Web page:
Microchip-sized devices are now starting to do the work done by microprocessors. These new machines, microelectromechanical systems (MEMS), now function in air bags, printers, and blood pressure analyzers. An area of particular interest, however, is how MEMS mirrors may be able to conduct lightwaves for the Internet. If the new systems work, they could stand to increase the efficiency of the Internet and raise interest in MEMS technology. Companies that are investing in this possibility include Cronos Integrates Microsystems, JDS Uniphase, and Nortel Networks. Lucent has also launched its own MEMS switch, which led to a recent deal with Global Crossing. MEMS technology became popular in the 1980s when it was applied to interesting but practically useless items. The technology could potentially help study DNA, indicate airspeed, and contribute to numerous other functions. If the technology continues to progress reliably into the telecommunications field, it will become less suspicious to consumers. The difficulty MEMS technology has had gaining widespread acceptance is not very different than robots and lasers once had in the commercial market. Now, robotics is used for welding, packaging, and other such functions at companies such as General Electric. The potential of MEMS to reduce the translation steps of fiber optics is one of its most promising elements. MEMS also can carry far more wavelengths than other cables without being changed. The technology has not yet come far enough and is not yet reliable enough that a MEMS explosion is a sure thing. Electronic technology also continues to advance and is not likely to be replaced soon. Different types of devices are also in development, which have similar functions. If MEMS catches on, it can just as easily be replaced by another more advanced technology.

  • "Most Workers Don't Mind Workplace Online Monitoring--Poll"
    Newsbytes (05/03/00); Fridman, Sherman

    Nearly three of every four workers believe employers are within their rights to monitor employees' email and Internet use at work, according to a new survey of 1,000 adults from the Angus Reid Group. In addition, 51 percent of U.S. workers with Internet access at the office are cognizant of their company's regulations regarding Internet usage at work. Nonetheless, 55 percent of those polled said they use the Internet for email purposes and 46 percent said they access the Internet at work. "I'm stunned that so many workers are putting their employers' rights above their own privacy," said Edward Morawski, a senior analyst at Angus Reid. Morawski opined that Internet privacy issues are misunderstood by employees, noting that workers would feel differently if the policies were applied to their phone conversations.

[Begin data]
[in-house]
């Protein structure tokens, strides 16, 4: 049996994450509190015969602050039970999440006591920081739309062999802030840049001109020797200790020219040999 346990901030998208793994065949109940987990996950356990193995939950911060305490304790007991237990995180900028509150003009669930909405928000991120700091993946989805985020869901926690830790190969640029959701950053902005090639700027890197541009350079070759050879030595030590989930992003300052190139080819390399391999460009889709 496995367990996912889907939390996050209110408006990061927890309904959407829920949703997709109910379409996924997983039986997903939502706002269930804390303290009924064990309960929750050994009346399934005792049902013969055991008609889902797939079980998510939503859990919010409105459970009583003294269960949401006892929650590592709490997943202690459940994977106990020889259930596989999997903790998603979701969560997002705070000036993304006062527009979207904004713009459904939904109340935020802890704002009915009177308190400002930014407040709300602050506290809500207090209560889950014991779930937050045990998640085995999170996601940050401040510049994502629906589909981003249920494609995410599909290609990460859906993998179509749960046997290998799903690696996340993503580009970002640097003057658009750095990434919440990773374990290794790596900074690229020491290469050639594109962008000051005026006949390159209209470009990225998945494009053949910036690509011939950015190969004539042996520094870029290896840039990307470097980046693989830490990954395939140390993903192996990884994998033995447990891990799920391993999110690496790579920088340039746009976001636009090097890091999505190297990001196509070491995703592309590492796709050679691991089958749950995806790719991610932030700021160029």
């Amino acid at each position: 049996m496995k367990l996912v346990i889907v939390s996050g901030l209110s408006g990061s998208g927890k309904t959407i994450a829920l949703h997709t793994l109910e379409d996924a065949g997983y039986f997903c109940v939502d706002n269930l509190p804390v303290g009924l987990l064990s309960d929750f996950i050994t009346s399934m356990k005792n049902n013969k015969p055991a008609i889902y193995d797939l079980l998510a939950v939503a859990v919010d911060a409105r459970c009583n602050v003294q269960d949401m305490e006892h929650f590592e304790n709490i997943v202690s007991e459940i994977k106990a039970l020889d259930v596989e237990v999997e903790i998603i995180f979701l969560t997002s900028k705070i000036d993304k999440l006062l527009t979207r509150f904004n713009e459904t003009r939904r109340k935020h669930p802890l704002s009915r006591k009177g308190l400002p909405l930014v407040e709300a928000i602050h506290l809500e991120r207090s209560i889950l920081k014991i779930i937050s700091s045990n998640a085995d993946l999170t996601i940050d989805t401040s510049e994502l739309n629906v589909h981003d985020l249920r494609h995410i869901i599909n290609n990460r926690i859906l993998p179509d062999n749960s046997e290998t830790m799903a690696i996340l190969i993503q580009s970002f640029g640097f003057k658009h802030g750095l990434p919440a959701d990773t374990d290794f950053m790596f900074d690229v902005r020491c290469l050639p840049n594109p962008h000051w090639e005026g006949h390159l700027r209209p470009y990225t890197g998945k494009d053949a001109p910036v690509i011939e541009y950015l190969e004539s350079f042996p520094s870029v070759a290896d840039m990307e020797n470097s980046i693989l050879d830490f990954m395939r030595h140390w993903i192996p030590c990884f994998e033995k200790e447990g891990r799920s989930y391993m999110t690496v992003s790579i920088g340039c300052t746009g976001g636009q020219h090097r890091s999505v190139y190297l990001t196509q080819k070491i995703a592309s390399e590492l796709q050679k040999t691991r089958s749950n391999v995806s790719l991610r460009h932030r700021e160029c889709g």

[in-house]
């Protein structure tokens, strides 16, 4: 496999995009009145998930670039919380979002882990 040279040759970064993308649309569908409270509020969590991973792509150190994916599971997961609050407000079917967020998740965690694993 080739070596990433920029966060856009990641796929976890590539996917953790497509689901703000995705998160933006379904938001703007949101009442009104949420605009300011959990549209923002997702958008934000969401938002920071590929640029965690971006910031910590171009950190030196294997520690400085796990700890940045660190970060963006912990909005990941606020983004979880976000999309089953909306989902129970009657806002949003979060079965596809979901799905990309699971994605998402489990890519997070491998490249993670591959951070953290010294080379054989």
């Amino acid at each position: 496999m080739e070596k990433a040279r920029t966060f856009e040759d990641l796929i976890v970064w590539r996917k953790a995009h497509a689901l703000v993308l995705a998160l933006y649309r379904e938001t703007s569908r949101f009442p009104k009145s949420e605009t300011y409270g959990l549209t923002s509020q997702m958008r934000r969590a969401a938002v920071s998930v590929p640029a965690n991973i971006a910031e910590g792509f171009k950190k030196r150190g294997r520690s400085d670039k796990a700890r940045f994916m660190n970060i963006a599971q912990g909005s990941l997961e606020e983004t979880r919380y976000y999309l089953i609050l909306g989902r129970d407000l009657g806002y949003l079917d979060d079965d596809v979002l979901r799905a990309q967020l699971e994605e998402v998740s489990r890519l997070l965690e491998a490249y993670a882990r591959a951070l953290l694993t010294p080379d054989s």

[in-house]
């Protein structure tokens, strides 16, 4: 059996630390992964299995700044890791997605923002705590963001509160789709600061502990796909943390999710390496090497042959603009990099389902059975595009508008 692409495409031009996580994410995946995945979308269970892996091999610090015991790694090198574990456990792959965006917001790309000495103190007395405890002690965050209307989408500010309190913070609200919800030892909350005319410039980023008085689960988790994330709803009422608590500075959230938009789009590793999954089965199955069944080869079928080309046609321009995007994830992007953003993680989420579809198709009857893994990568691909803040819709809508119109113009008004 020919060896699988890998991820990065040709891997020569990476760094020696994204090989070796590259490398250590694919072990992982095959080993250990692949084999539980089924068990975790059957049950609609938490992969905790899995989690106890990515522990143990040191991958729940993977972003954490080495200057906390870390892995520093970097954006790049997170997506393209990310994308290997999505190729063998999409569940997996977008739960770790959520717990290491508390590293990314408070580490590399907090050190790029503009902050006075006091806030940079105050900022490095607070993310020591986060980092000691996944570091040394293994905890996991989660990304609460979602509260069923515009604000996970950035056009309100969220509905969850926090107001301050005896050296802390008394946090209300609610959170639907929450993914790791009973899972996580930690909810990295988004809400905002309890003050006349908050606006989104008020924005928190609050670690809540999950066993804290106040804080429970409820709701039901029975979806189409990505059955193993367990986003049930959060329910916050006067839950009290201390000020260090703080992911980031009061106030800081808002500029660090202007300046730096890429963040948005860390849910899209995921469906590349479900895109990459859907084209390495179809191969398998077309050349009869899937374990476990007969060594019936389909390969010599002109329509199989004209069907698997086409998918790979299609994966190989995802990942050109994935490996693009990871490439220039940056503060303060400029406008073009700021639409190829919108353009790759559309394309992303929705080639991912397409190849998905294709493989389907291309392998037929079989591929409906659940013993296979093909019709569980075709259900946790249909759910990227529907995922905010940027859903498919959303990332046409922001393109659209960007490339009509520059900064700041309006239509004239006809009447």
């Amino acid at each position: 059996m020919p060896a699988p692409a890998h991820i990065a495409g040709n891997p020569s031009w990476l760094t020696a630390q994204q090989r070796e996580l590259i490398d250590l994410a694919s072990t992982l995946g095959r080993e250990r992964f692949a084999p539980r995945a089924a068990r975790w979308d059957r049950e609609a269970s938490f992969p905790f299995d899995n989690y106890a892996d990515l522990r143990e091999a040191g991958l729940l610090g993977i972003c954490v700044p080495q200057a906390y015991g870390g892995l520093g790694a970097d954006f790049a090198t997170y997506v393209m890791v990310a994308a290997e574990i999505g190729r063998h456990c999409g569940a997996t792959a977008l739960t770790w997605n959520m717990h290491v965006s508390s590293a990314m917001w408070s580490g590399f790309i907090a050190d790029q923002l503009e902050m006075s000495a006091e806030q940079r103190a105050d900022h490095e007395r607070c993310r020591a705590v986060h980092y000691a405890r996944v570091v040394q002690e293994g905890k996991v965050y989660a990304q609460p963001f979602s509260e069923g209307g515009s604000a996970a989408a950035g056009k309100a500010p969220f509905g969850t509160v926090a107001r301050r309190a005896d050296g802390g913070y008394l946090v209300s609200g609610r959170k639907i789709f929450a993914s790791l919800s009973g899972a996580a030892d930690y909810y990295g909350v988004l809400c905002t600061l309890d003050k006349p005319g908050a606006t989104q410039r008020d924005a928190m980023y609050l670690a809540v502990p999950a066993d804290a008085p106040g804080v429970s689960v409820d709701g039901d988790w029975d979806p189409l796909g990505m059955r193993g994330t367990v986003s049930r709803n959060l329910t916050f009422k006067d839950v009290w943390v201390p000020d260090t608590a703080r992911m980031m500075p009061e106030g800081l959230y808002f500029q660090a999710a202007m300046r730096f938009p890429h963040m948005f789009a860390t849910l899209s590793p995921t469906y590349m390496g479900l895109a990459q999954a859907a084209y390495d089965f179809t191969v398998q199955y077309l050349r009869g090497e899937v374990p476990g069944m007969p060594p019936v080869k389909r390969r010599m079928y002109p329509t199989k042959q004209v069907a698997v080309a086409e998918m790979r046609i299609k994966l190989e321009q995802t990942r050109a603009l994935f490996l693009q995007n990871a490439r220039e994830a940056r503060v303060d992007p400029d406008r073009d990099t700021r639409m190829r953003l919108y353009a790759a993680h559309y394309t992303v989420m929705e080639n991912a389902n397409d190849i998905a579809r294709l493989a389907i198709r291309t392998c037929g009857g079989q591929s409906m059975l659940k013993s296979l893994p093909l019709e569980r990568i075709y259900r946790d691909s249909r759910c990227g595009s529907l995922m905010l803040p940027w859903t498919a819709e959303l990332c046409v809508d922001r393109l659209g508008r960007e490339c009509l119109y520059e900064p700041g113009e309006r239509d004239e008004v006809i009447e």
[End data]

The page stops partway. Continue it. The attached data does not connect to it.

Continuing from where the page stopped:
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  • "Federal Regulators Expected to Delay Financial-Privacy Rules Until Next Year"
    Wall Street Journal (05/08/00) P. A44; Simpson, Glenn R.

    A battle is brewing over the implementation date of the new financial-privacy legislation. The rules are slated to take effect in November, but the Financial Services Coordinating Council, citing the industry's state of unpreparedness, is pressing hard for a delayed implementation date of July 2001. Rep. Edward Markey (D-Mass.), co-chairman of the Congressional Privacy Caucus, strongly opposes efforts to push back the date. Markey, with support from privacy advocates, sent a letter to federal regulators arguing against the council's proposal. "The financial-services industry has had ample notice and time to prepare for these new regulations," the letter stated. Regulators have privately told industry officials that the implementation of the rules will be pushed back, industry sources say. Regulators have not denied these reports. The legislation may never truly go into effect if President Clinton's recently announced financial-privacy proposals are passed this year.

  • "Japanese Firms Set to Catch Up on Net Use"
    AsiaBizTech (05/08/00)